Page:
Right now one of the biggest trends in IT is that many consumers are beginning to abandon their PCs in favor of tablet devices such as the iPad. In fact, tablet devices completely dominated the 2011 Consumer Electronics Show in Las Vegas. Of course the transition from PCs to tablets can be a bit challenging for anyone who is responsible for making sure that such devices work on an enterprise network.
Although the iPad and the iPhone were not specifically designed to work in enterprise environments, 2X offers a free client component that will allow the devices to function in place of a traditional PC in a Virtual Desktop Infrastructure (VDI) environment. The 2X Client App also provides RDP connectivity, which is handy for administrators who wish to use their iPhones or iPads to perform administrative actions while on the go. In this article, I will show you how to download, configure, and use this app.
Acquiring the 2X Client App
The easiest way to get the 2X Client App is to visit http://www.2x.com/virtualdesktop/ios Once on the site, click the iTunes Download button, followed by the View in iTunes button. At this point, you may see a warning message asking you if you want to allow the Web site to open iTunes. If you receive such a warning message, go ahead and click the Allow button. Windows should now open iTunes and take you to the iTunes store, as shown in Figure A.
The 2X Client for iPhone is available for free through the iTunes Store.
You must now click the Free App button. When you do, you may receive a logon prompt if you are not already logged into the iTunes store. After logging in, you may also be prompted to accept Apple’s Terms of Service. The 2X client will now be downloaded to iTunes and synched to your device.
Establishing a Connection
Now that you have downloaded the 2X Client, you can use it to establish a connection to your server. To do so, tap the 2X Client App, and you will be taken to a screen which tells you that no connections exist. Tap the + icon and you will be taken to the screen shown in Figure B, which asks you if you want to set up a 2X connection or an RDP connection. Regardless of which option you choose, the client will ask for some basic information about the connection that you are trying to establish, as shown in Figure C.
You can use the 2X Client App to create either a 2X or an RDP connection.
You must provide some basic information about the resource that you are connecting to.
As you can see in the figure, you must start off by providing an alias. This is simply a name that you will use to identify the connection. Next, you will have to provide the server’s address. An IP address or a fully qualified domain name should work fine. The port number is filled in automatically, but you can change it if you need to.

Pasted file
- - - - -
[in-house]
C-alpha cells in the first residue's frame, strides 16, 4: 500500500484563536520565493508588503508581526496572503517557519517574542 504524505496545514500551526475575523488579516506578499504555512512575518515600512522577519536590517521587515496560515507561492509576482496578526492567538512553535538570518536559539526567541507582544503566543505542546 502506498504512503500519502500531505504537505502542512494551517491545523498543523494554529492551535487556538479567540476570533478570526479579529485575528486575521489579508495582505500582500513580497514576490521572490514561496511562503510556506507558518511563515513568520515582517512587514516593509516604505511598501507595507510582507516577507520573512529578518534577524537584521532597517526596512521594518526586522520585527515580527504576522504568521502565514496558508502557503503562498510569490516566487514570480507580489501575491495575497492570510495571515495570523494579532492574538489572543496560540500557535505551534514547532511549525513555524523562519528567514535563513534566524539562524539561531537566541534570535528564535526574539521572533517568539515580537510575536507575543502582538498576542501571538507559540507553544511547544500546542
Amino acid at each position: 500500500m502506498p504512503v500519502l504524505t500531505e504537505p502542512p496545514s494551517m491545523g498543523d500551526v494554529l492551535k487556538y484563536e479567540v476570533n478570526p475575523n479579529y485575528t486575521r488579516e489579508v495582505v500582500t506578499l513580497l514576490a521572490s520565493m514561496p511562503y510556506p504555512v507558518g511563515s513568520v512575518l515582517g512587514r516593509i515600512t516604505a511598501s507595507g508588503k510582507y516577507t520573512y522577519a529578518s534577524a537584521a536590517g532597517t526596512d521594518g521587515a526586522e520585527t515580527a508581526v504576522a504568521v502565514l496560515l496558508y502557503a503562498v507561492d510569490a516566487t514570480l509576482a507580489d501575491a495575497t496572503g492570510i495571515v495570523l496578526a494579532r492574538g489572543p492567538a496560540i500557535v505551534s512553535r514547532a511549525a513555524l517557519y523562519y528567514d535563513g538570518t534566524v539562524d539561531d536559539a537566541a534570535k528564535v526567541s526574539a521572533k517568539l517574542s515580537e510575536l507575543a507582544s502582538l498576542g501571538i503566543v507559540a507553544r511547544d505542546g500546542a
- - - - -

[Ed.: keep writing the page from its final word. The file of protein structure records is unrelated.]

The next section asks you to provide a set of credentials to be used with the connection. If you are establishing an RDP session to a Windows Server as I am in this example, you will have to provide the username in domain\username format.
The section at the bottom of the screen provides you with some options that you can use to control the overall experience. You can set the screen resolution and you can enable or disable various Windows features. For example, if you needed to conserve bandwidth then you could disable menu animation.
After filling in the required information, the device will create an entry on the main 2X Client App screen that corresponds to the connection that you have defined. In Figure D for example, you can see a connection named Mirage. Mirage is the alias that I used when creating the connection and corresponds to the computer name of a Windows server named Mirage. When I tap on this connection, the device establishes an RDP session with my Windows server, as shown in Figure E.
The 2X Client App creates a connection bearing a name that matches the alias that you provided.
This is what a remote session looks like.
Getting around in Windows is really easy. You can scroll around the desktop by dragging your finger along the devices screen and tapping on an icon is interpreted as a left mouse click.
If you look at the figure above, you will notice that there are three icons at the bottom of the screen. The icon on the left provides you with a more advanced mouse interface that is capable of simulating both left and right mouse clicks. The middle icon provides you with an onscreen keyboard, while the icon on the right is used to terminate the session.
The 2X Client App makes it easy to use the iPhone or iPad in place of a PC in a VDI environment. It also provides remote server access capabilities through RDP sessions. Best of all, the 2X Client App is available for free. It is also worth noting that 2X offers a similar client for Android.